For much of our commentary on Modern, we’d refer you to our breakdown on SCG Louisville. We don’t anticipate much changing since last week, since SCG Louisville is the only significant paper Modern event since War for the Spark released.
While Standard might be changing, in Modern, things are actually stabilizing for the most part back towards an equilibrium. Izzet Phoenix and Humans are still the top decks of the format and will be significant presences in the Modern side of the invitational. Taking a deck that is weak against either of these is a recipe for disaster for your Modern rounds. We also firmly believe Dredge is an excellent choice to attack either of these decks and we anticipate Dredge numbers to be at least slightly higher percentage of the field than Dredge was in Louisville.
While we’re not tracking the data from these, we wanted to show a couple of decks that we think have promise from the SCG Classics since War for the Spark released if you’re not interested in playing Izzet Phoenix, Humans, or Dredge.
This Azorius Control list from Jeremy Bertarioni is already moving towards some of the conclusions that are percolating around Azorius Control, emphasizing the presence of Narset, Parter of Veils and less into Teferi, Time Raveler. Bertarioni’s list is moving in the right directions for his sideboard as well: Cataclysmic Gearhulk as a fourth sweeper versus Humans and a Restoration Angel package that can get brought in for nearly any matchup are strong choices to make a deep run.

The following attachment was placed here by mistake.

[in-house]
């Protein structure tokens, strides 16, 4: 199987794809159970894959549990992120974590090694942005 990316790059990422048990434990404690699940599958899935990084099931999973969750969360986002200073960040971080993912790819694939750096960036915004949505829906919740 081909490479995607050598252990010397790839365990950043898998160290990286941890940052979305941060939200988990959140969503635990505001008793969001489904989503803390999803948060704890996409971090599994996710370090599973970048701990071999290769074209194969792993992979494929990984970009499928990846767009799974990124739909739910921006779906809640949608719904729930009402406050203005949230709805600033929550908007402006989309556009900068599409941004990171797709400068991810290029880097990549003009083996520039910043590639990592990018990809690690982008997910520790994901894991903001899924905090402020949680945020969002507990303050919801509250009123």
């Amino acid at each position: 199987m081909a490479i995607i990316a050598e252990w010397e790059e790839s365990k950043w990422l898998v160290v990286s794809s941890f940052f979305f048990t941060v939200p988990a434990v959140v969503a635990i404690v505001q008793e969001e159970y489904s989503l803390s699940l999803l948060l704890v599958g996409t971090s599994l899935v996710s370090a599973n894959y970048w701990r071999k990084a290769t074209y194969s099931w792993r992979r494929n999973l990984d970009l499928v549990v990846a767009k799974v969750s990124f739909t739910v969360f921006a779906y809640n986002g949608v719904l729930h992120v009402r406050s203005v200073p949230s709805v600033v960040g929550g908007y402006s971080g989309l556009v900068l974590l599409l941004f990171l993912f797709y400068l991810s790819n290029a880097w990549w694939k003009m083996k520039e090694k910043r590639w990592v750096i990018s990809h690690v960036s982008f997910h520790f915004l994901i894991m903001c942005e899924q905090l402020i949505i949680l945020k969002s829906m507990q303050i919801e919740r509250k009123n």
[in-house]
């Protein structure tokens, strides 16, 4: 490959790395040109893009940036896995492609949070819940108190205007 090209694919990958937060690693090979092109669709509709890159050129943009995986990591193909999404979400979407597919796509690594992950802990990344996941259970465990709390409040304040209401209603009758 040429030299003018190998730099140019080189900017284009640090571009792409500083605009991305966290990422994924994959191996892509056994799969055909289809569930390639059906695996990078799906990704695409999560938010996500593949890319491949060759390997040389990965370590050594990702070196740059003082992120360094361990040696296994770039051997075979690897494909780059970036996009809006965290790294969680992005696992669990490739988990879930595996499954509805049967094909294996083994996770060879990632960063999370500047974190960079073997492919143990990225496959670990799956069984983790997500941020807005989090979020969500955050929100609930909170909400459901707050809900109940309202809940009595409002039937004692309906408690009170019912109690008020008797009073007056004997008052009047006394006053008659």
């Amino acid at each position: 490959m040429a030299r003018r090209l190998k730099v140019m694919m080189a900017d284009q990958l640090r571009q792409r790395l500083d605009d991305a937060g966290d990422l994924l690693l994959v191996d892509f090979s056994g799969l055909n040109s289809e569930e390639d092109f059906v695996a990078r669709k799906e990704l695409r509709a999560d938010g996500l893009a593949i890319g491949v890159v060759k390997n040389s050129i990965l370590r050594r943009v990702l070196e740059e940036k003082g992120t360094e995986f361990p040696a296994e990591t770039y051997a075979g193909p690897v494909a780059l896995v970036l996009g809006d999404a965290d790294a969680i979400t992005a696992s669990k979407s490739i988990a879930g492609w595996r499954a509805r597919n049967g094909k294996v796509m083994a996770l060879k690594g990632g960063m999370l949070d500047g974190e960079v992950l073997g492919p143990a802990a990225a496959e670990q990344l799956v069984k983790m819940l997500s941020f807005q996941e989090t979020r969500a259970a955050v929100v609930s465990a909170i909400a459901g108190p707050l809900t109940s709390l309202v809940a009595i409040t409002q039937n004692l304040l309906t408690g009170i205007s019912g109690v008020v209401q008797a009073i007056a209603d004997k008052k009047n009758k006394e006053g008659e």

The other “rogue” option that we’d like to recommend is TitanShift.
Consistency is important in Modern. TitanShift has been a consistent presence in the top-finishing decks, even if it isn’t an overwhelming performer versus the field. TitanShift has put a single copy in multiple Grand Prix Top 8s and SCG Opens, this past weekend including one in the Classic as well. Both versions from this past weekend leaned into Khalni Heart Expedition builds that focused tightly on a combo kill. All this combined with a resilient, forward gameplan makes TitanShift a strong contender for someone looking to navigate the Modern side of the Invitational.
We’ll be back to give you a breakdown of the Invitational to see what players actually brought to the tables, but know that for Modern, we’re about to go on a whirlwind of moving meta as Modern Horizons is released, into Core 2020 and the implementation of the London mulligan rule, which we do anticipate will shift some numbers around. Humans performed very well at MC London, but it had the advantage of open decklists at the time. Either way, Modern is in for a significant shake-up in the coming months. Standard will continue to churn, but we’re looking to explore the Fandom Legends event.
As always, we’ll be here on Star City Games to bring you more Mox Insights.